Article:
What is Broad Market Index Fund

5 mins read
by Angel One

According to SEBI, an Index fund is defined as an open-ended scheme that tracks or replicates the market’s index. According to the guidelines stated, the minimum investment in the securities for any particular index that is being tracked or replicated must be 95% of the total assets.

The broad market index fund is also a type of mutual fund that contains investments that help track a large index. In case you are working on your own or with an advisor who suggests you these funds, it is a great option to learn how the funds work and the final achievement.

What are the Broad Market Index Funds?

A broad market index fund is a basket of investments such as bonds and stocks that in turn allow the investor to purchase a few investment types in one particular sale. In these funds, the manager of the funds disburses the invested money according to the fund’s guidelines. These managers help to passively manage the funds and only make changes when there is a change in the larger index in the portfolio.

How do these Broad Market Index Funds work?

In the investment market, the broad market index funds invest in a large segment of the investments. They mostly track securities that are listed on one of the many indexes such as the Standard Poor’s 500, Nasdaq Composite, and the Dow Jones Industrial Average, etc.

Market exposure is a term that is used to describe the amount of money that is invested in a sector. In case the investor has a broad market exposure, this means that they invest in a good amount of sectors. Usually, people invest across a handful of sectors in one single method, that is used to create a diverse fund and hence reduce risks.

Those funds that offer the broadest market exposure to the investors are called the total market index funds. An exchange-traded fund (ETF) or mutual fund that helps track the S&P 500 Index is a broadly diversified indexed fund. Any fund that follows, is not broad enough to be looked at as a broad index fund.

The Broad Indexed Funds invest in a larger index such as the Russell 3000 or Wilshire 5000. The Russell 3000 or Wilshire 5000 include most of the US stocks that are traded on the stock exchange. Because of this wide group of holdings, you will be able to see funds’ names with “total market” added.

One such example is the Vanguard Total Market Index Fund Admiral Shares.

Advantages of the Broad Market Index Funds

Like any other index fund, broad market index funds have the same advantages with few added ones. Some of the primary benefits for the investors are:

Low Expenses: Broad Market Index Funds have an expense ratio lower than 0.20% like most of the other index funds. For every Rs. 10,000 invested, the expense ratio is Rs.20. This low cost helps in boosting the returns in the long run. Low fees equal more money compounding over time.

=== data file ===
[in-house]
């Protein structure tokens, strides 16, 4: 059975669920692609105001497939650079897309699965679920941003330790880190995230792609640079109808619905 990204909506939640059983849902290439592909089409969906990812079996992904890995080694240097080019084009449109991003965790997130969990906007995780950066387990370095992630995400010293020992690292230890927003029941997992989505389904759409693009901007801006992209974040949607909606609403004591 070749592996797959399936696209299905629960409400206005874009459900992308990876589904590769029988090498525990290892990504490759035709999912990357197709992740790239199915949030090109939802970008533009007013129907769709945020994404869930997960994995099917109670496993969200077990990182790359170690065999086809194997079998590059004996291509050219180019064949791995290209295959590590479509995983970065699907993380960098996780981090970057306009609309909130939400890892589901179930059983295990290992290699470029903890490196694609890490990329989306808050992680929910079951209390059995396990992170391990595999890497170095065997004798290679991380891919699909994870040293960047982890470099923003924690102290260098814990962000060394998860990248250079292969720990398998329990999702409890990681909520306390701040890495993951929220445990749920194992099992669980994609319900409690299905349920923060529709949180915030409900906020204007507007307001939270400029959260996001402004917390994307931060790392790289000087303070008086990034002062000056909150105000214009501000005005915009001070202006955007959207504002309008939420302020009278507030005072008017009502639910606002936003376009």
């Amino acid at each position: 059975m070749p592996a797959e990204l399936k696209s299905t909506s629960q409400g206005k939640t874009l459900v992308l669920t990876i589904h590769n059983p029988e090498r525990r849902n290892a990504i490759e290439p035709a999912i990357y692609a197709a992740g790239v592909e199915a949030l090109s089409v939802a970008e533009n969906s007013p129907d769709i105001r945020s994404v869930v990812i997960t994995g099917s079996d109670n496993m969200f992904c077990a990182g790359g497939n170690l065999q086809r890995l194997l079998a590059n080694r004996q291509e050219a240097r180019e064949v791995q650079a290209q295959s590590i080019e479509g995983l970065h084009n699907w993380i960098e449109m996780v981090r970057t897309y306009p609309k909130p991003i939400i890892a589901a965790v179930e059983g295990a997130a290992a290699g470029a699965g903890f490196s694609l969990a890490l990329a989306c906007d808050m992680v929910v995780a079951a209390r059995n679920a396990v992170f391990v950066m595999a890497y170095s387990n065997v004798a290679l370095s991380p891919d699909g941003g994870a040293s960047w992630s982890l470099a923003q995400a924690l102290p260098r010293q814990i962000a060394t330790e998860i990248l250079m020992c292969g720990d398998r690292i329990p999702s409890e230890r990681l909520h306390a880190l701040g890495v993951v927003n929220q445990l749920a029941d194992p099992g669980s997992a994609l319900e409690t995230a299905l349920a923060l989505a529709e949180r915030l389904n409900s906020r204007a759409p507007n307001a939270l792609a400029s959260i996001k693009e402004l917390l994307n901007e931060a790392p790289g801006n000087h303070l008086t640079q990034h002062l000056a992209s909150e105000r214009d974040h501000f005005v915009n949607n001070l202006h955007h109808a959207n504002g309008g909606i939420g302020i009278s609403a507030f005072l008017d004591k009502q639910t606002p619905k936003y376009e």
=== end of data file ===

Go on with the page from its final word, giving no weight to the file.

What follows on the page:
Broader Diversification: Most of the index funds invest in a large number of securities. These broad market index funds offer greater diversity, signifying that they invest in a large number of securities when compared to the narrower index funds.

Low Turnover: One of the main reasons for the low expense and cost of the index fund is that the holdings are not sold and replaced at a high rate. This is known as “turnover”. Non-index funds or actively managed funds can have a turnover that is higher than 50% but the index funds usually have a turnover that is less than 5%.

Tax Efficiency: Taxes are lowered because of the low turnover that is passed through to the investors. In case when the mutual funds sell holdings at a price that is higher than the price it was purchased, capital gains are made. In the process, capital gains trigger capital gain taxes. Also, extra taxes can be prevented by less turnover that was initially caused by higher turnover.

Disadvantages of the Broad Market Index Funds

Like any other index fund, broad market index funds have many of the same disadvantages:

Modest gains: Because of the diversified nature of these Broad Market Index Funds, they act as the neutral performers when compared to the more narrow and sector-focused funds.

Lack of Flexibility: As the fund managers follow the fund’s guidelines, ending up with less flexibility when compared to an actively managed fund.

Not able to beat the Indexes: Returns from the broad market index funds trail their underlying indexes most of the time.


The broad market index fund is a type of mutual fund that contains investments that help track a large index giving investors a wide market exposure. Like any other investment in the finance market, these funds also carry both pros and cons. Leading pros for the broad market index fund are the lower risks and low expenses for the investors.

When compared to mutual funds or other actively managed funds these broad market index funds are less flexible.